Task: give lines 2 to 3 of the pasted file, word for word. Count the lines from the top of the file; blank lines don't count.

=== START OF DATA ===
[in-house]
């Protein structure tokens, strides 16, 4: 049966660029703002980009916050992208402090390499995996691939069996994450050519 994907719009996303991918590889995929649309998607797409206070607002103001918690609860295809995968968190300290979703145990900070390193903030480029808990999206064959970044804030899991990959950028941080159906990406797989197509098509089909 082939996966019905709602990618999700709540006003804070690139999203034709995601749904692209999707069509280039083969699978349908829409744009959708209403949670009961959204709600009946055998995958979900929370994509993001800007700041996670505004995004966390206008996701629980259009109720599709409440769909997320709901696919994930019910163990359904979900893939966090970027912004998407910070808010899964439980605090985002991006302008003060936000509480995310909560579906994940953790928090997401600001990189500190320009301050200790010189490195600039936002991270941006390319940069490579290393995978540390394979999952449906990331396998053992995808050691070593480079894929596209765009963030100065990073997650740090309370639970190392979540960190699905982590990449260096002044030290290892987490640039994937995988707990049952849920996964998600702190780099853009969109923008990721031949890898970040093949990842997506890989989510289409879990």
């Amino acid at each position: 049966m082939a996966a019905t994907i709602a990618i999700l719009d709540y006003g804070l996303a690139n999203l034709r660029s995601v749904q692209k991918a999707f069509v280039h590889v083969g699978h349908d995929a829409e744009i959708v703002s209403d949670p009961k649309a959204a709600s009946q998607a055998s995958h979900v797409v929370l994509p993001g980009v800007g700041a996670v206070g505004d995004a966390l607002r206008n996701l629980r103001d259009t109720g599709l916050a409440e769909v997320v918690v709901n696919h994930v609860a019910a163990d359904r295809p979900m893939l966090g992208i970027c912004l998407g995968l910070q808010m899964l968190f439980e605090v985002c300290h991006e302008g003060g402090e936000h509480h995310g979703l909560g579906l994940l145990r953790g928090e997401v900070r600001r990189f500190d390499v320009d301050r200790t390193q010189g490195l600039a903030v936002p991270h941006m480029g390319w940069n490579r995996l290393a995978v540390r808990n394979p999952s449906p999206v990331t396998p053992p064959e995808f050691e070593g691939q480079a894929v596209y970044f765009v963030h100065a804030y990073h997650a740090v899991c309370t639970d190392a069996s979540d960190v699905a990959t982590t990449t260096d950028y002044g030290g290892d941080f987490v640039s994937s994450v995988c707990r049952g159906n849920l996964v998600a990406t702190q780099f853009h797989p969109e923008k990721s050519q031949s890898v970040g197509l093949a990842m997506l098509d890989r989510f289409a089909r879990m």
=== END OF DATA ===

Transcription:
């Protein structure tokens, strides 16, 4: 049966660029703002980009916050992208402090390499995996691939069996994450050519 994907719009996303991918590889995929649309998607797409206070607002103001918690609860295809995968968190300290979703145990900070390193903030480029808990999206064959970044804030899991990959950028941080159906990406797989197509098509089909 082939996966019905709602990618999700709540006003804070690139999203034709995601749904692209999707069509280039083969699978349908829409744009959708209403949670009961959204709600009946055998995958979900929370994509993001800007700041996670505004995004966390206008996701629980259009109720599709409440769909997320709901696919994930019910163990359904979900893939966090970027912004998407910070808010899964439980605090985002991006302008003060936000509480995310909560579906994940953790928090997401600001990189500190320009301050200790010189490195600039936002991270941006390319940069490579290393995978540390394979999952449906990331396998053992995808050691070593480079894929596209765009963030100065990073997650740090309370639970190392979540960190699905982590990449260096002044030290290892987490640039994937995988707990049952849920996964998600702190780099853009969109923008990721031949890898970040093949990842997506890989989510289409879990």
């Amino acid at each position: 049966m082939a996966a019905t994907i709602a990618i999700l719009d709540y006003g804070l996303a690139n999203l034709r660029s995601v749904q692209k991918a999707f069509v280039h590889v083969g699978h349908d995929a829409e744009i959708v703002s209403d949670p009961k649309a959204a709600s009946q998607a055998s995958h979900v797409v929370l994509p993001g980009v800007g700041a996670v206070g505004d995004a966390l607002r206008n996701l629980r103001d259009t109720g599709l916050a409440e769909v997320v918690v709901n696919h994930v609860a019910a163990d359904r295809p979900m893939l966090g992208i970027c912004l998407g995968l910070q808010m899964l968190f439980e605090v985002c300290h991006e302008g003060g402090e936000h509480h995310g979703l909560g579906l994940l145990r953790g928090e997401v900070r600001r990189f500190d390499v320009d301050r200790t390193q010189g490195l600039a903030v936002p991270h941006m480029g390319w940069n490579r995996l290393a995978v540390r808990n394979p999952s449906p999206v990331t396998p053992p064959e995808f050691e070593g691939q480079a894929v596209y970044f765009v963030h100065a804030y990073h997650a740090v899991c309370t639970d190392a069996s979540d960190v699905a990959t982590t990449t260096d950028y002044g030290g290892d941080f987490v640039s994937s994450v995988c707990r049952g159906n849920l996964v998600a990406t702190q780099f853009h797989p969109e923008k990721s050519q031949s890898v970040g197509l093949a990842m997506l098509d890989r989510f289409a089909r879990m």